Rules and Strategies Revisited: A Comment on Robinson (1986)
Rules and strategies revisited: A comment on Robinson (1986), Journal of Pragmatics, Vol. 16, pp. 349-362, 1991
14 Pages Posted: 22 Sep 2010
Date Written: 1991
This paper represents the author's attempt to question the notions of rule and strategy as discussed in a recent paper by Douglas Robinson (1986). The author claims that the three-tiered language structure (rules, tactics and strategy) proposed by Robinson is not sufficiently precise due to its overdosed eclecticism. Robinson found analogies between the structures of chess and language, hoping to gain support for his theses. The author rejects the chess-language analogy by proving that language does not have suitable counterparts in the game of chess. In the author's opinion, strategy in language must always be presented as a sub-model, and as such, differs from strategy in chess, which can be an algorithmically-represented part of a game-theoretical model. According to the author, language is, above all, a natural kind and a contingent object, whereas chess is a derived notion, an 'artifactual' term easily accessible for investigation.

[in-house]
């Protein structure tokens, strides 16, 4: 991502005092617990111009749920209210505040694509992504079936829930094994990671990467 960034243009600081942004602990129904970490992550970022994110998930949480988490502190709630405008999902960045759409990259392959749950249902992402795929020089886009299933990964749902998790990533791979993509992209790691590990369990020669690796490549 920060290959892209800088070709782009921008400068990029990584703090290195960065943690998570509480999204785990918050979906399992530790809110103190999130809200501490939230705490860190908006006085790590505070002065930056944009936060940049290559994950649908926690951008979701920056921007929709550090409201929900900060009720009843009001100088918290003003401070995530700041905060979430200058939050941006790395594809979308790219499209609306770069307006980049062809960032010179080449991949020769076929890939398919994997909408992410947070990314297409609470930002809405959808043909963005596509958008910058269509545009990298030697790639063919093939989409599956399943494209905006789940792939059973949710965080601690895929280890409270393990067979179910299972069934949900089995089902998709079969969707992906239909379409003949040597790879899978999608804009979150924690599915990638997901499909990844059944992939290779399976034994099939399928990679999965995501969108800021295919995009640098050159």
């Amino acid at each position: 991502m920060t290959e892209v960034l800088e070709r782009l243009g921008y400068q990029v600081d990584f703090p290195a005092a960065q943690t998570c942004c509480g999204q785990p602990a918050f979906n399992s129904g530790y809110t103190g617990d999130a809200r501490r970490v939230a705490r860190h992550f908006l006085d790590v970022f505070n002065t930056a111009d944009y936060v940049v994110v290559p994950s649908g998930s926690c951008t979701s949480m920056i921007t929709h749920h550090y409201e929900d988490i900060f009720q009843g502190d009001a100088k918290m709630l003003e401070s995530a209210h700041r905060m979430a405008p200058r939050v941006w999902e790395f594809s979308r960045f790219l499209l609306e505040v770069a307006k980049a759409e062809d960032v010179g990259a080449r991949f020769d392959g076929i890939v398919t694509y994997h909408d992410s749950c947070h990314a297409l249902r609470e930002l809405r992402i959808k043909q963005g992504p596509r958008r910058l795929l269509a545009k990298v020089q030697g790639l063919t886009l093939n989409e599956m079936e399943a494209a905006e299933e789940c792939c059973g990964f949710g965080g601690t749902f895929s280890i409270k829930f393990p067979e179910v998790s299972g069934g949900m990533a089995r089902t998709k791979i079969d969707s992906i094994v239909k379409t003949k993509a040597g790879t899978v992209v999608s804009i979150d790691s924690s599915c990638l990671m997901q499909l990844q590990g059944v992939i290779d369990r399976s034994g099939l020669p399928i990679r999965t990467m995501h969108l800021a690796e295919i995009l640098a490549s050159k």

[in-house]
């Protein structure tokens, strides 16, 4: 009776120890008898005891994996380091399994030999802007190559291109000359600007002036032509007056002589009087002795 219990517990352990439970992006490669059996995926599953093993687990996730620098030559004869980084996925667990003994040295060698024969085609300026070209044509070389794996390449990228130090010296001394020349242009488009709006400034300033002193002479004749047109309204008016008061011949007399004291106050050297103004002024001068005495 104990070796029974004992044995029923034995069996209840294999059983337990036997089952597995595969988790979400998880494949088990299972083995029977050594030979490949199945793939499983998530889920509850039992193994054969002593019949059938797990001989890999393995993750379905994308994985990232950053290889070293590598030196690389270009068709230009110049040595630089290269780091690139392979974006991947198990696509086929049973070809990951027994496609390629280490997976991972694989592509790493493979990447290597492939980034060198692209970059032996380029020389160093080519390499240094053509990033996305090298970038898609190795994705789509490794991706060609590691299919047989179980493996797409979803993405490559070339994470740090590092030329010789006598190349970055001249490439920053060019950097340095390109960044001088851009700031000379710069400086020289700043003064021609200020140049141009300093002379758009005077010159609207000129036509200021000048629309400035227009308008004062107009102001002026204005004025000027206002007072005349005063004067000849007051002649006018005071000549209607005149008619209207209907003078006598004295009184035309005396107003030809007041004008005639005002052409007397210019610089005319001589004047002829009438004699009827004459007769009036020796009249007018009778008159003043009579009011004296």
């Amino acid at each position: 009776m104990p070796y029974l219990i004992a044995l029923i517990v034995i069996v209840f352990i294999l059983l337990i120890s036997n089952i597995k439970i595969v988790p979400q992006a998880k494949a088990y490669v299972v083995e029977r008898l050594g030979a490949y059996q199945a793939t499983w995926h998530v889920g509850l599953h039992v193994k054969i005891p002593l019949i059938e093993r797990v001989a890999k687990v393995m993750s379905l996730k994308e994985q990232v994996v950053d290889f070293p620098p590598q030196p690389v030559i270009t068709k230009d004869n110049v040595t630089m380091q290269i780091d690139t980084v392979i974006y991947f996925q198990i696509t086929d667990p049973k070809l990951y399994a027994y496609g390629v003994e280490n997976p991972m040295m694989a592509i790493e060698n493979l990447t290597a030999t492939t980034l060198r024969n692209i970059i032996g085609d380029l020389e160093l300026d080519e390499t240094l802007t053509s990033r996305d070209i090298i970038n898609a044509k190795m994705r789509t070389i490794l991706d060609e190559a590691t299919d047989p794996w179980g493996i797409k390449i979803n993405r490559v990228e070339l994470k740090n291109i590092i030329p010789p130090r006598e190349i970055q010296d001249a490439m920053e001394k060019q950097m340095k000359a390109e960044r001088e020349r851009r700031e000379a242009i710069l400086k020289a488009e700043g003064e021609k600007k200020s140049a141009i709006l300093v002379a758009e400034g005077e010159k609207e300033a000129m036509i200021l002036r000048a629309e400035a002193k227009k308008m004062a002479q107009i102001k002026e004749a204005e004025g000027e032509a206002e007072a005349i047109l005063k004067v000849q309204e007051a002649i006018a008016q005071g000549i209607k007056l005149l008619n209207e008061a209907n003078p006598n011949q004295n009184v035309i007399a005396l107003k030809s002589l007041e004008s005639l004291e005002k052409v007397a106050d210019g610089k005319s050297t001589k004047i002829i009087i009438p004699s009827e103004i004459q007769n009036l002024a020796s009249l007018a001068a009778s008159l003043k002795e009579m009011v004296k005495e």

Keywords: rule, strategy, chess and language, natural kind, alghorithm
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